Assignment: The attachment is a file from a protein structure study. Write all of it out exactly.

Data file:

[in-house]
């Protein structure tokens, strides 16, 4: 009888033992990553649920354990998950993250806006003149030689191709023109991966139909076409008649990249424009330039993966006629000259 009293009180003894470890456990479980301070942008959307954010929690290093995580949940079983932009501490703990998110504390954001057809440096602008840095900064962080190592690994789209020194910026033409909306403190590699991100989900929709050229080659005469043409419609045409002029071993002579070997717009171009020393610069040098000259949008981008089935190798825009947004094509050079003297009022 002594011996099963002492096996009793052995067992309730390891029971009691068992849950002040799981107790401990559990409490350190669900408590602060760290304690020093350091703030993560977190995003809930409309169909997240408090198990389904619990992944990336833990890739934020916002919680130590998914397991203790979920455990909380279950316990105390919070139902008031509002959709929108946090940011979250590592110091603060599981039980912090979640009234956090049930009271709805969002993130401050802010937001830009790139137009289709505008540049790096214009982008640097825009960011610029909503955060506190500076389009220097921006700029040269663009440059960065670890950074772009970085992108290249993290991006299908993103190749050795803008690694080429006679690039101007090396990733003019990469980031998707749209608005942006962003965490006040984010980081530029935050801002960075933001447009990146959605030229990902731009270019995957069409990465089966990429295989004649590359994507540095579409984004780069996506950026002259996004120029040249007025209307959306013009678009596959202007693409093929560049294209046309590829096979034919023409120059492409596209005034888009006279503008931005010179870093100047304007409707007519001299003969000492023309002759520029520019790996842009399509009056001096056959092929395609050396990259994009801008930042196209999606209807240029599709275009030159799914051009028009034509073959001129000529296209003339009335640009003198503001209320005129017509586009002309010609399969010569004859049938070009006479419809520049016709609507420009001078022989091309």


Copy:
[in-house]
């Protein structure tokens, strides 16, 4: 009888033992990553649920354990998950993250806006003149030689191709023109991966139909076409008649990249424009330039993966006629000259 009293009180003894470890456990479980301070942008959307954010929690290093995580949940079983932009501490703990998110504390954001057809440096602008840095900064962080190592690994789209020194910026033409909306403190590699991100989900929709050229080659005469043409419609045409002029071993002579070997717009171009020393610069040098000259949008981008089935190798825009947004094509050079003297009022 002594011996099963002492096996009793052995067992309730390891029971009691068992849950002040799981107790401990559990409490350190669900408590602060760290304690020093350091703030993560977190995003809930409309169909997240408090198990389904619990992944990336833990890739934020916002919680130590998914397991203790979920455990909380279950316990105390919070139902008031509002959709929108946090940011979250590592110091603060599981039980912090979640009234956090049930009271709805969002993130401050802010937001830009790139137009289709505008540049790096214009982008640097825009960011610029909503955060506190500076389009220097921006700029040269663009440059960065670890950074772009970085992108290249993290991006299908993103190749050795803008690694080429006679690039101007090396990733003019990469980031998707749209608005942006962003965490006040984010980081530029935050801002960075933001447009990146959605030229990902731009270019995957069409990465089966990429295989004649590359994507540095579409984004780069996506950026002259996004120029040249007025209307959306013009678009596959202007693409093929560049294209046309590829096979034919023409120059492409596209005034888009006279503008931005010179870093100047304007409707007519001299003969000492023309002759520029520019790996842009399509009056001096056959092929395609050396990259994009801008930042196209999606209807240029599709275009030159799914051009028009034509073959001129000529296209003339009335640009003198503001209320005129017509586009002309010609399969010569004859049938070009006479419809520049016709609507420009001078022989091309």